The reverse mortgage industry faces an interesting marketing challenge today, based on the fact that the 62-plus population is largely segmented into two—or even three—distinct groups of “seniors.”
Recognizing the differences is paramount in communicating with potential reverse mortgage borrowers, say some of the chief marketers in the business, who shared insights during the National Reverse Mortgage Lenders Association annual convention in San Antonio last week.
Whether working on the phone or in person, the panel shared views on working with younger borrowers versus older ones and recognizing those differences.
“It’s important to layer messages,” says Mary Smith, director of marketing for Genworth Financial Home Equity Access. “The boomer segment, for example, wants to retain financial control and rebuild investments.” Those borrowers who are aged 62 to 65 may also look to defer Social Security payments, she said, which is part of the message to which they will best respond.
The next group, which Smith identifies as 66- to 75-year-olds are most interested in preserving savings and retiring on their own terms. These may be better clients for the Home Equity Conversion Mortgage Saver product, Smith says.
With so many different choices when it comes to working with a lender or broker, the differentiation has to be made not on price, but on connecting with the customer, says Paul Fiore, vice president of sales for American Advisors Group.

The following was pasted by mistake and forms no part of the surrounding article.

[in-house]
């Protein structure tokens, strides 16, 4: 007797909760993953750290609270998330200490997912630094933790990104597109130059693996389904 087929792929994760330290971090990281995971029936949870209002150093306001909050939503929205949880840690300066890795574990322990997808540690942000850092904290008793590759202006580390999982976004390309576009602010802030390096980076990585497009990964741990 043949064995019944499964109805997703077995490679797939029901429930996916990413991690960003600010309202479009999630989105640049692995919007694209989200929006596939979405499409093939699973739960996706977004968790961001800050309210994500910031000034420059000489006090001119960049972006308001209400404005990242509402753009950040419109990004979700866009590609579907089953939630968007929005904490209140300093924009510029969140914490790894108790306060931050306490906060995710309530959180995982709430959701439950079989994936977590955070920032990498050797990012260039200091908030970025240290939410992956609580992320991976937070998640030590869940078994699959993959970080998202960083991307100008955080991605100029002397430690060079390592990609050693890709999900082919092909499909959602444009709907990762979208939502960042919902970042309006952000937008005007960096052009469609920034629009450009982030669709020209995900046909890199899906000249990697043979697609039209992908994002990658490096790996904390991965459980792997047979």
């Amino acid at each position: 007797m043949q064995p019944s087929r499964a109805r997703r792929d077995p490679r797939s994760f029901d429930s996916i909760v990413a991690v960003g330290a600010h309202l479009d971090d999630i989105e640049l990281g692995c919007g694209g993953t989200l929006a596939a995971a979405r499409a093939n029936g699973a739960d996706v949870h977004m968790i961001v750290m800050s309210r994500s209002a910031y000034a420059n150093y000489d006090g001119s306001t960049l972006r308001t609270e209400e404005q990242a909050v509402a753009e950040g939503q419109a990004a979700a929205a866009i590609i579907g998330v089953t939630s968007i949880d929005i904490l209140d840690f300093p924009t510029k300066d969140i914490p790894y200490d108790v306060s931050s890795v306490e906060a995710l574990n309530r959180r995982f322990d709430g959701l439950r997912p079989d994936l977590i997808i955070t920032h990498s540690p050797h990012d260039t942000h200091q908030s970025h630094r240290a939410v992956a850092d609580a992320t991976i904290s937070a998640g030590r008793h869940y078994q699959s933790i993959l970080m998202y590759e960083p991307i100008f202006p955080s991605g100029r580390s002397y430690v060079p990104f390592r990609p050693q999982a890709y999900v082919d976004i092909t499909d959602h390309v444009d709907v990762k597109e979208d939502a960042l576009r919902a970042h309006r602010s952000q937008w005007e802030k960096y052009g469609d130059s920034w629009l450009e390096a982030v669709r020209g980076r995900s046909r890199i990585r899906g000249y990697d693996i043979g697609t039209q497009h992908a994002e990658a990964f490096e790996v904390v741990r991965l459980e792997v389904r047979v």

“We really have to place a big emphasis on the difference between the World War II generation and the baby boomer generation. They are very different clients,” he says.
The World War II generation is not generally not as comfortable with debt, he says.
“They’re not debt managers. I don’t see older seniors carrying credit card debt. They pride themselves on paying off the debt and those who do have debt become overwhelmed by it.”
Those differences can translate directly into different needs. And there may be even more than two different groups.
Alain Valles, president of Direct Finance Corp., says he segments the market into three sets of borrowers: “young” (55-65), “middle” (65-75) and “older” (75 and older).
These three groups are often looking for very different solutions and may approach a conversation with an originator very differently.
The young group generally has a strong opinion and will speak their opinions, Valles says. Those who are older want to be heard and may share their stories of the last 40 to 50 years. The middle group, on the contrary, wants to be educated. It translates into their decision making process.
“The older are forced to make a decision. They didn’t want to end up here. They’re not happy to see me,” he says. “The middle like to delay it. They want more information but hope not to need it yet. For the younger group, [the reverse mortgage] might become more of a financial planning tool. They say, ‘I can’t wait to turn 62 and give Alain a call.'”
Written by Elizabeth Ecker